Credit: DLR(CC-BY 3.0)
At 19:34 CET on 3 December 2018, the German Aerospace Center (Deutsches Zentrum für Luft- und Raumfahrt; DLR) Eu:CROPIS mission was launched into space from Vandenberg Air Force Base in California. A Falcon 9 from the US aerospace company SpaceX carried two biological life support systems comprising greenhouses, dwarf tomato seeds, single-celled algae and synthetic urine on a satellite up to a near-Earth orbit at an altitude of 600 kilometres. The aim is for the seeds to germinate in space and continue to grow due to the successful conversion of urine into a fertiliser solution. The mission is intended to show how biological life support systems can be used to supply food on long-term missions. The Eu:CROPIS satellite, which is approximately one cubic metre in size and weighs 230 kilograms with its biological payload, was designed and built by DLR and the Friedrich Alexander University (FAU) in Erlangen–Nuremberg.
"With the Eu:CROPIS mission, DLR is making a significant contribution towards future long-term missions, showing whether and how a closed biological life support system can function and produce food far away from Earth. In the process, DLR has once again demonstrated its systems expertise in the design and construction of satellites," says Hansjörg Dittus, DLR Executive Board Member for Space Research and Technology. The satellite will separate from the Falcon 9 carrier rocket 35 minutes after the launch in its orbit. The DLR German Space Operations Center (GSOC) in Oberpfaffenhofen, which will control the satellite, expects first radio contact about one and a half hours after the launch.
A closed life support system
Eu:CROPIS stands for 'Euglena and Combined Regenerative Organic-food Production in Space'. "This mission seeks to show that urine can be converted into nutrients even under lunar and Martian gravity conditions," says Jens Hauslage of the DLR Institute of Aerospace Medicine in Cologne. Inside the satellite are two greenhouses, each maintained as a pressurised closed loop system. The core elements of these systems are a biofilter and green algae (Euglena gracilis). The biofilter consists of a 400-millilitre chamber filled with lava stones. Bacteria have settled on and within these porous stones, which convert the urine flowing over them into nitrate in a water cycle.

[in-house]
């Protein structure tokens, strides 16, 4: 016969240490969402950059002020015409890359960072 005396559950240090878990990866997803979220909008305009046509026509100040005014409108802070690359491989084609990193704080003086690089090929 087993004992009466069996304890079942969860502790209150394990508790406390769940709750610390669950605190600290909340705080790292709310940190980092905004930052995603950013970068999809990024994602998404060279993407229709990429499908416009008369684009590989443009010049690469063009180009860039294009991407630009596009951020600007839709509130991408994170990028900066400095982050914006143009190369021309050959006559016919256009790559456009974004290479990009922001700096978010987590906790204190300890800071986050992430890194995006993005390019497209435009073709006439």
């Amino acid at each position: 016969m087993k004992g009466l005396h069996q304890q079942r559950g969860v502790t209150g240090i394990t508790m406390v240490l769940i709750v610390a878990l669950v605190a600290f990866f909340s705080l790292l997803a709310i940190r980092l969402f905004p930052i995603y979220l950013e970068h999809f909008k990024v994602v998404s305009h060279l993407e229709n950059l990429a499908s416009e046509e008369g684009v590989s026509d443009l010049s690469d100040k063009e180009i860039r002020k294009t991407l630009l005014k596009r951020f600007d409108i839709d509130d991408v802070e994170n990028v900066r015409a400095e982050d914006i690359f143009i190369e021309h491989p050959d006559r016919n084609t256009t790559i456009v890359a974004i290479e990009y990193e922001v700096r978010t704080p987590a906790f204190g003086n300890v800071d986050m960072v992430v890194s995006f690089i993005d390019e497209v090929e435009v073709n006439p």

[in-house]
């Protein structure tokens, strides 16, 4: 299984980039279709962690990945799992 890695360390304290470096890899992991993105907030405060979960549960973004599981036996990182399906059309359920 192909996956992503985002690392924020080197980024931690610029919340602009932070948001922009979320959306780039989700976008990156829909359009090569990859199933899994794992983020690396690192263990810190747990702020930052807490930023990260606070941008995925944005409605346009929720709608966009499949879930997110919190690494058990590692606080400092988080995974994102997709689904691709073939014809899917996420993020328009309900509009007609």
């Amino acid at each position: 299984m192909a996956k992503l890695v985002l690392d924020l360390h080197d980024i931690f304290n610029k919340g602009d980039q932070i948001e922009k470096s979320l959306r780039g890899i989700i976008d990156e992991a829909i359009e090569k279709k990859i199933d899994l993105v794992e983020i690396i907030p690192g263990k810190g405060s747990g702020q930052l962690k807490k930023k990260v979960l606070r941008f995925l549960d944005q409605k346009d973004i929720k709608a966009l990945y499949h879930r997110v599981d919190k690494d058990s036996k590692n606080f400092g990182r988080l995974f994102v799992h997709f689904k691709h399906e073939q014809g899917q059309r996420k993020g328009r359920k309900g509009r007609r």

"The nutrient solution obtained is used to cultivate the tomatoes. This is, so to speak, an indicator that our experiment is proceeding successfully in space," says Hauslage. The single-celled Euglena gracilis, also known as green algae, which will be carried into space as a 500-millilitre 'green solution', also play a key role in the system. Firstly, they can produce oxygen, which will prove particularly important at the start of the experiment, when the tomatoes are not yet generating oxygen via photosynthesis. Secondly, the Euglena can detoxify the system and protect it against excessive levels of ammonia, which can occur if the biofilter is not functioning properly. "We use the properties of communities of organisms to apply purely organic methods for transforming waste into substances that we need to grow crop plants, in this case tomatoes. As such, we are preparing the vital groundwork for supplying astronauts with food on future long-term missions," explains Hauslage. He and Michael Lebert (FAU in Erlangen) are the scientific instigators behind the project, and are now leading the Eu:CROPIS mission.